Bringing 92 Vintage Aircraft to Life
Home Aircraft Database Articles Museums & Memorials Sit in a Spitfire
Home  -  Aircraft Database  -  British Aircraft  -  Supermarine Type 224

Supermarine Type 224

 Jump to: Variants : Photos : On Display


The 'first' Spitfire the Type 224 would prove unsuccessful and would never enter production ending its days as a target on a firing range. Despite this important data was gleaned from the Supermarine Type 224 project which would help the company in their future monoplane fighter designs.

Quick Facts
Sorry, no image available
First flight
19th February 1934
Entered service
Non-operational
Total built
1

Front view
Sorry, no view photo available
Side view
Sorry, no view photo available
Rear view
Sorry, no view photo available

With the release in October 1931 by the Air Ministry of Specification F.7/30 the search for a successor to the Gloster Gauntlet, which was still four years away from entering service, began. The intended day and night fighter was to be able to reach 250 mph, be all metal and have armament consisting of four machine-guns. Other requested requirements included good pilot visibility, low landing speed and long endurance although any engine could power the aircraft.

The Supermarine design would have to compete against seven other entries and the Type 224, as it was known, was a monoplane featuring a inverted gull wing, similar to the Vought F4U Corsair, and fixed undercarriage. The engine chosen by the company was the 600-hp Rolls Royce Kestrel IV which would later be renamed the Goshawk II. An experimental engine this was cooled by evaporation as opposed to the normal radiator engines which meant less water was needed and thus saved weight. As required by the Specification four machine-guns would be fitted one in each side of the undercarriage fairings and one in each wing near the cockpit.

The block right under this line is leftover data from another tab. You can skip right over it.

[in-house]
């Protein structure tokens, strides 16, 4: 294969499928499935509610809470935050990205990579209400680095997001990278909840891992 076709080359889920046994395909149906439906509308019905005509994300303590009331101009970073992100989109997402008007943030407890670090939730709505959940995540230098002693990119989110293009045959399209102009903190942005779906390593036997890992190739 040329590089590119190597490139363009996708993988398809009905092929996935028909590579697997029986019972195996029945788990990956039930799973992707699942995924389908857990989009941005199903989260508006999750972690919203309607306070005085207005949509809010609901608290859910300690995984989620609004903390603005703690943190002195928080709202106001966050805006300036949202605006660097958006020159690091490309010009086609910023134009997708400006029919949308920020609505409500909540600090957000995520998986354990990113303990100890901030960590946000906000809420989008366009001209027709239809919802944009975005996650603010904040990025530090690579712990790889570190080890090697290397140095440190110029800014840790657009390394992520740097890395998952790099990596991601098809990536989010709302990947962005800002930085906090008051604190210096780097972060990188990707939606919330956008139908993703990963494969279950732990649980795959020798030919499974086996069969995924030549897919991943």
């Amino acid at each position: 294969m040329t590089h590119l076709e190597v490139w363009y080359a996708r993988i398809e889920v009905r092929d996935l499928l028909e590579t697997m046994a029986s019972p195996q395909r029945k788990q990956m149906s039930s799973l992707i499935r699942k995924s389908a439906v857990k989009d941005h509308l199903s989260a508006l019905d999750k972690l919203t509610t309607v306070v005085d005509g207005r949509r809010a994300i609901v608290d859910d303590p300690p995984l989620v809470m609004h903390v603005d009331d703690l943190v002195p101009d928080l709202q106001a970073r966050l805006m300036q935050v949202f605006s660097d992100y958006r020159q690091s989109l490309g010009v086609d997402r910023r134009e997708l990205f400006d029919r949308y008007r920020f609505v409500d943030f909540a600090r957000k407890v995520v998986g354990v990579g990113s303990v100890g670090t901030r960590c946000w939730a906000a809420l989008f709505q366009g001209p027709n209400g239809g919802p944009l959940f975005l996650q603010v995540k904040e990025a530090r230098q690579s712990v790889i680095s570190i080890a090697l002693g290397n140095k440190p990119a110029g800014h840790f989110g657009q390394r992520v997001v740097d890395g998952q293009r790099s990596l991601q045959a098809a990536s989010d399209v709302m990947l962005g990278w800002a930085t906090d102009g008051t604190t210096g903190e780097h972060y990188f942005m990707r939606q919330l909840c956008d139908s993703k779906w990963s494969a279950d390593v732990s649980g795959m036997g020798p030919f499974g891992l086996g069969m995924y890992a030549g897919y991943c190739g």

Using the gull wing design which was laterally unstable, meaning the aircraft moved from side to side whilst in flight, lead to the design undergoing heavy testing in the wind tunnel which showed that the aircraft was directionally unstable. To resolve this issue the fin area was increased.

In the hands of J 'Mutt' Summers Supermarine's new fighter, which was unofficially named the Spitfire, made its maiden flight on the 19th February 1934. However the top speed of the Type 224 was only 228 mph some 22 mph down on the requirement and only 18mph faster than the Gauntlet which it was intended to replace. Making an appearance at the Royal Air Force Display at Hendon on the 30th June 1934 this was to be it for the Type 224 as in the end it was to be the Gloster Gladiator, which was born out of a design study of the Gauntlet, which was chosen.

Only one example was built and this arrived at the Aircraft and Armament Experimental Establishment at Martlesham Heath on the 25th May 1937 where it was used on a firing range as a target. Whilst the Type 224 never enter production the experience and data gained from the aircraft would prove beneficial for Supermarine's next design, the Spitfire.



Variants

Click on the aeroplane image to view a larger version.

Max Speed Range Service Ceiling Armament
Type 224 228 mph 38,800ft four 0.303-in machine-guns



Photos






On Display

(C) = Cockpit only exhibit. (F) = Fuselage only exhibit. (R) = Remains of an aircraft.

Variant Location
No known examples currently on public display in the UK.

Back to British aircraft










     Avro Anson
     Hawker Hind
     Battle of Britain Timeline
     The History of Lead Assembly
     Ships of the Eighth Air Force
     Fairey Gannet



Comments or Suggestions?










Back to the top